‘Reviving a city from past neglect through construction and maintenance of new infrastructure – adequate to accommodate rapid population growth – is expensive and also not an easy task.’
‘The Lagos Tour’ is a monthly feature from Future Lagos that explores the city using photography and this month we have looked at mobility between Lekki and other parts of Lagos.
by Nkemka Uche
Read previous editions of The Lagos Tour
The Lekki – Ikoyi Link Bridge is a cable bridge that links Lekki to Ikoyi. The bridge was commissioned on 29th May 2013. Access to the bridge from the Lekki Peninsula side is in Lekki Phase I, a fast growing neighborhood built in the late 1990s. Lagosians have fallen in love with this bridge, as Instagram can attest to. The bridge has sidewalks (rare on any other bridge in Lagos) and is also a major route for runners in Ikoyi and Lekki. It is a benefit to all that Lagos has a new bridge but I’m not carried away for the following reasons –
Built Too Late:
This bridge was built too late. Years of poor planning explains why Lekki Peninsula was developed without considerations for a bridge linking it to Ikoyi/Lagos Island. Reviving a city from past neglect through construction and maintenance of new infrastructure – adequate to accommodate rapid population growth – is expensive and also not an easy task. Therefore, the current administration should be commended on their efforts. However, Lagos still needs more bridges.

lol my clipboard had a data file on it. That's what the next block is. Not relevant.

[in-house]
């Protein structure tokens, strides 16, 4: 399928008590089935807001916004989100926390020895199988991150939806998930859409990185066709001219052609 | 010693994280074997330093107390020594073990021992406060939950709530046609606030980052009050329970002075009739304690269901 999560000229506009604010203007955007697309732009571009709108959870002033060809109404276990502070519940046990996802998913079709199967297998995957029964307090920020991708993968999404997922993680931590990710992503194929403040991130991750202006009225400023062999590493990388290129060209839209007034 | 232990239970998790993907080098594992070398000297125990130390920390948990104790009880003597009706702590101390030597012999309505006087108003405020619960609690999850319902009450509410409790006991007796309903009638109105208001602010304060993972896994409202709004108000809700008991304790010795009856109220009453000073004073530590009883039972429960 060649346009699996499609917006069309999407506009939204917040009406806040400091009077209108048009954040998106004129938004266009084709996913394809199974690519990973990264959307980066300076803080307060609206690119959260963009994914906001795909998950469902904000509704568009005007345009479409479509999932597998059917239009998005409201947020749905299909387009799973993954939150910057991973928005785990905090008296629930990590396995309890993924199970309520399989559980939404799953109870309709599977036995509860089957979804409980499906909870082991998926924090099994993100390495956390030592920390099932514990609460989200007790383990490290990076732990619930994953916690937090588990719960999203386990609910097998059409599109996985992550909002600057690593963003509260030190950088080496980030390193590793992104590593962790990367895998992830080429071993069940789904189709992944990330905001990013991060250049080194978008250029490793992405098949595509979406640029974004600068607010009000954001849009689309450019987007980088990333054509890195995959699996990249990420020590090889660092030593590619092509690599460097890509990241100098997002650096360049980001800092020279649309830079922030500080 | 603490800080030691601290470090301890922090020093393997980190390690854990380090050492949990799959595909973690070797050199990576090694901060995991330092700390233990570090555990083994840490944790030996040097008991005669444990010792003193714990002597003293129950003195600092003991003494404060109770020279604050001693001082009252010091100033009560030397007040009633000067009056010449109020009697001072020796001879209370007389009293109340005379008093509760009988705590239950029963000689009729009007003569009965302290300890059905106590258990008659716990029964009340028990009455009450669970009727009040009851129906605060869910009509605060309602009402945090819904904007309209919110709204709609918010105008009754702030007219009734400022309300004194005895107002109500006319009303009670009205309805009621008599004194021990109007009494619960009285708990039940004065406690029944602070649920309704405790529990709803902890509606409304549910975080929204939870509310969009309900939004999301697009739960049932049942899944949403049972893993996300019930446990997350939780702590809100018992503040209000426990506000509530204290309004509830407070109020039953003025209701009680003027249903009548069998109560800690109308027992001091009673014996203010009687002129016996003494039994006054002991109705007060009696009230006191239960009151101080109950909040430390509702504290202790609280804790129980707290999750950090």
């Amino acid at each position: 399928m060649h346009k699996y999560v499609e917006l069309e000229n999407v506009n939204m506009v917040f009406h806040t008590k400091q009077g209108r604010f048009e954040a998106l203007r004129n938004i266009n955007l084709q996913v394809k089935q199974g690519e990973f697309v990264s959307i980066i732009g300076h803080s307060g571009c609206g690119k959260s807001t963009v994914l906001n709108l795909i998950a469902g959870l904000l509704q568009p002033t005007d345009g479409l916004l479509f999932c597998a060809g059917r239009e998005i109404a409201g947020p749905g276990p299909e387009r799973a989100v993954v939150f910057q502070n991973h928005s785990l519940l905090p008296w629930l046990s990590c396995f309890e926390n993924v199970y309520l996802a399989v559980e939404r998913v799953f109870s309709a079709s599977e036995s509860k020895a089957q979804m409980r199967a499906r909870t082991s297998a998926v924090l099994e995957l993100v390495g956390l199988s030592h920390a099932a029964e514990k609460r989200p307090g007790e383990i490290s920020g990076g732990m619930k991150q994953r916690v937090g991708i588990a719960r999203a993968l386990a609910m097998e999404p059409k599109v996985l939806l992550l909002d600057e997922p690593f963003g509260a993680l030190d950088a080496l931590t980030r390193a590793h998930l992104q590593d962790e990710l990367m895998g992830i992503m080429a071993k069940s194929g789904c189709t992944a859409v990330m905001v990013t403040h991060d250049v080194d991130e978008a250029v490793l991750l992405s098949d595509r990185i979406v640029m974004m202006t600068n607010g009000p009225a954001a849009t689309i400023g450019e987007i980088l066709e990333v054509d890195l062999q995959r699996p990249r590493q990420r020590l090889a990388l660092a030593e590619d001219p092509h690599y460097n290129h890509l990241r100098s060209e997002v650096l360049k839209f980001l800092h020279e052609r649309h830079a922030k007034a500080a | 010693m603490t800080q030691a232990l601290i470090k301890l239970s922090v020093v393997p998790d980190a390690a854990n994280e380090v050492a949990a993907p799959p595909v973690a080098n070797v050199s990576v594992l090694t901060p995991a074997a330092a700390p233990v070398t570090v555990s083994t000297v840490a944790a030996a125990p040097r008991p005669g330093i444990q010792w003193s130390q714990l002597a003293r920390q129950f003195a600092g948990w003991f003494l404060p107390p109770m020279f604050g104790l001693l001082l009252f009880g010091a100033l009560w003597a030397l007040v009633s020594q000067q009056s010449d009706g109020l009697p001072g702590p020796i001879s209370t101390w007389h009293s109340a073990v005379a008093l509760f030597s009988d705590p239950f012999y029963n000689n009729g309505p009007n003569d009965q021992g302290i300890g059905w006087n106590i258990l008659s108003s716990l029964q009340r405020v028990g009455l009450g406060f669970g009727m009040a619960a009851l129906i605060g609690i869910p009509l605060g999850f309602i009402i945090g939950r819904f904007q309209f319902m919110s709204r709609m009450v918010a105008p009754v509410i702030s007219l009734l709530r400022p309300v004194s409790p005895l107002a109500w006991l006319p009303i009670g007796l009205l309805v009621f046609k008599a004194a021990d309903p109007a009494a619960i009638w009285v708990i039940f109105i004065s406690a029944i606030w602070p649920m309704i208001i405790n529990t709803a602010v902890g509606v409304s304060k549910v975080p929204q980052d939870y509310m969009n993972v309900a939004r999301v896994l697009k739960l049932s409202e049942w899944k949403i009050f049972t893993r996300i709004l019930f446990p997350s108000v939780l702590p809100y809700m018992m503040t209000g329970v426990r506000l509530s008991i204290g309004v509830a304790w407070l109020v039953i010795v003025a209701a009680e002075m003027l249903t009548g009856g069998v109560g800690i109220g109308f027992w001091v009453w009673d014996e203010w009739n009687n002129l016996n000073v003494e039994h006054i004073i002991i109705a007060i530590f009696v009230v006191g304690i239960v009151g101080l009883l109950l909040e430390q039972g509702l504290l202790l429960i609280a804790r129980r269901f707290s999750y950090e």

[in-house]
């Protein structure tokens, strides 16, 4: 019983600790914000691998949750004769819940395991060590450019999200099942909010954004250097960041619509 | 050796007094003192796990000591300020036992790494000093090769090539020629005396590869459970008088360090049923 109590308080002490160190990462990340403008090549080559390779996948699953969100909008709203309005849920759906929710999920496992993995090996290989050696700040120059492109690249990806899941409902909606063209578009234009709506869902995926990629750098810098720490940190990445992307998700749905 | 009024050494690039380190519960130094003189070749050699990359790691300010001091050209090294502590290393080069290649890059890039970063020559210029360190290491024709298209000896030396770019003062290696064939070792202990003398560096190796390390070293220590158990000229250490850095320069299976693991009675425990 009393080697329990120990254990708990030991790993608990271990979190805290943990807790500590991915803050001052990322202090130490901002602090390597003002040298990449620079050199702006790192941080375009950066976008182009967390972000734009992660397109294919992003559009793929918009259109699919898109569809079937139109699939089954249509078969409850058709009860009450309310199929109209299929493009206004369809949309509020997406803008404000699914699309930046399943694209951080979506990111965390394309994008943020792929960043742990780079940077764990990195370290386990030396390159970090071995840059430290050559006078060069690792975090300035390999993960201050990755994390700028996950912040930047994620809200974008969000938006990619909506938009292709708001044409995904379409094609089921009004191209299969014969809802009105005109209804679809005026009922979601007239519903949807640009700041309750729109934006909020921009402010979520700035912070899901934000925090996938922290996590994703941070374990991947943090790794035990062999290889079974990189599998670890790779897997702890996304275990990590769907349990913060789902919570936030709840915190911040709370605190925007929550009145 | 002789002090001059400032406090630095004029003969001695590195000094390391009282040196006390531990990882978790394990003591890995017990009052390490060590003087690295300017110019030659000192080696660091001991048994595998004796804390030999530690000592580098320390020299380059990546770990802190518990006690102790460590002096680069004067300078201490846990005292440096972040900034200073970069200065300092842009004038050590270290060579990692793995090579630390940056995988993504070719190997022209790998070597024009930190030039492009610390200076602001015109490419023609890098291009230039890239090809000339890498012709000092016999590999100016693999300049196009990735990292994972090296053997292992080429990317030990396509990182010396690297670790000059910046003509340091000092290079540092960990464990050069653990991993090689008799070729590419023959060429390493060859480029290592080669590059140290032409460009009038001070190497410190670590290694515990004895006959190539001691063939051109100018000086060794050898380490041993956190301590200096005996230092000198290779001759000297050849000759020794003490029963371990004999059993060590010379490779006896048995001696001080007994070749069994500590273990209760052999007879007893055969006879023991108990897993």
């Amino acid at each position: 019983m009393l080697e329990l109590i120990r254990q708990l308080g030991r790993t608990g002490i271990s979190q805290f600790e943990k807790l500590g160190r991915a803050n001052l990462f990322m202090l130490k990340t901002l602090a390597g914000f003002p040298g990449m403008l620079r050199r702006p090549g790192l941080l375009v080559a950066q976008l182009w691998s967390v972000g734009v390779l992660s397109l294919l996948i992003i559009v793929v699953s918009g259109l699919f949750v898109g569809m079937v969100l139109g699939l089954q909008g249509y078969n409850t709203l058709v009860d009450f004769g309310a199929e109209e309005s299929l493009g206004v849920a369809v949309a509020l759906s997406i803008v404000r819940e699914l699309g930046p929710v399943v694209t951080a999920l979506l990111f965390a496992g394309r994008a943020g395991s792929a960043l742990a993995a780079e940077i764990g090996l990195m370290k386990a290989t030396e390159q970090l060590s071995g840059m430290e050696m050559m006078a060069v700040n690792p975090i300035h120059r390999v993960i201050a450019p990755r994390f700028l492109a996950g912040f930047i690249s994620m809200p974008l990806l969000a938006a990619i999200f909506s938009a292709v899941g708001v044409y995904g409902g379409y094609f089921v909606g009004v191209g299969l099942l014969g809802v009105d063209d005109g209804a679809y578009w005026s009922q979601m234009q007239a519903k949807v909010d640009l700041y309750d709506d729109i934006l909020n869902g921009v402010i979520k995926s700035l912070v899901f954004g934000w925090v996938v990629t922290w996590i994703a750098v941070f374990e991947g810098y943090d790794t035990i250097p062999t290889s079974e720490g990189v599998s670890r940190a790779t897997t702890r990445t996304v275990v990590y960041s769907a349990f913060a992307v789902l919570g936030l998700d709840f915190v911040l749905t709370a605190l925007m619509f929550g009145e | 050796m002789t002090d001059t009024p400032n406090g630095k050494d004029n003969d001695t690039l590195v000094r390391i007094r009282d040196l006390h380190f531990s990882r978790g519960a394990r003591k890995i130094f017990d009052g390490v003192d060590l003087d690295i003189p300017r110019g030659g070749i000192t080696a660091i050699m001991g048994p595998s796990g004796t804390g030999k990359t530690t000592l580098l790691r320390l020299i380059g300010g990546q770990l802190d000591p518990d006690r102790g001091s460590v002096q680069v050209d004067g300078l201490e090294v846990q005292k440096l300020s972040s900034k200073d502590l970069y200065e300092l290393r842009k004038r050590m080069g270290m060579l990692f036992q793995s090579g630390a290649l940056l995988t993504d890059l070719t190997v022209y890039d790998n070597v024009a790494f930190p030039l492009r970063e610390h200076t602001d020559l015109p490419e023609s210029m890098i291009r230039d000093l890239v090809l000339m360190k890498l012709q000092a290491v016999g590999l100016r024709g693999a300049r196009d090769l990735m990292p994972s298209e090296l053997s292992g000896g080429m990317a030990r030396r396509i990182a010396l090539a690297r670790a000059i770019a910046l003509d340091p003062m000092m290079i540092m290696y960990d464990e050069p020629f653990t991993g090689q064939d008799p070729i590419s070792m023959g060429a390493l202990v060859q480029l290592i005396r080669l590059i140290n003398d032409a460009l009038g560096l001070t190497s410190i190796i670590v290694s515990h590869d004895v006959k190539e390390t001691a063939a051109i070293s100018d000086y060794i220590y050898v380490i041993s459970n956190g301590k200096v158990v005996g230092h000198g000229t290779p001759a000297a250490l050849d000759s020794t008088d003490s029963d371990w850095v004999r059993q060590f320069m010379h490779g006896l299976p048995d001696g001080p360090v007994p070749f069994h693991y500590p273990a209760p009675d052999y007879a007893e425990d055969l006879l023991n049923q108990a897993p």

We need a bridge between Victoria Island and Lagos Mainland. We need a bridge between Lekki Peninsula and Lagos Mainland. We need a bridge between Victoria Island and Apapa.
Currently there are only three bridges linking Lagos Island to Lagos Mainland (3rd Mainland, Eko, and Carter). Also, all traffic between Lagos Mainland and Victoria Island/Lekki Peninsula pass through Lagos Island/Ikoyi.
From observations around the city, the majority of traffic jams are caused by bottlenecks. For example, heading west on Ozumba Mbadiwe Road after the tollgate, the road merges from more than five lanes into three lanes. To make matters worse, busses abruptly stop for passengers on the outside lane immediately past the first traffic light. This has become a makeshift bus stop due to its proximity to businesses in the area and the water transport terminal. Apart from wide roads merging into narrow exits, roundabouts also create bottleneck scenarios.
There’s a roundabout at the intersection leading towards Lekki-Ikoyi Bridge in Lekki Phase 1. During peak hours, when commuters are on the road, traffic stretches from the tollgate on the bridge on to the roundabout and blocks off passengers who aren’t turning unto the bridge. This could easily be solved if a flyover had been built above the roundabout, as it would separate cars travelling in either direction. Why, isn’t there a flyover? I don’t know. Perhaps it is because it cost less to build a roundabout than a flyover.
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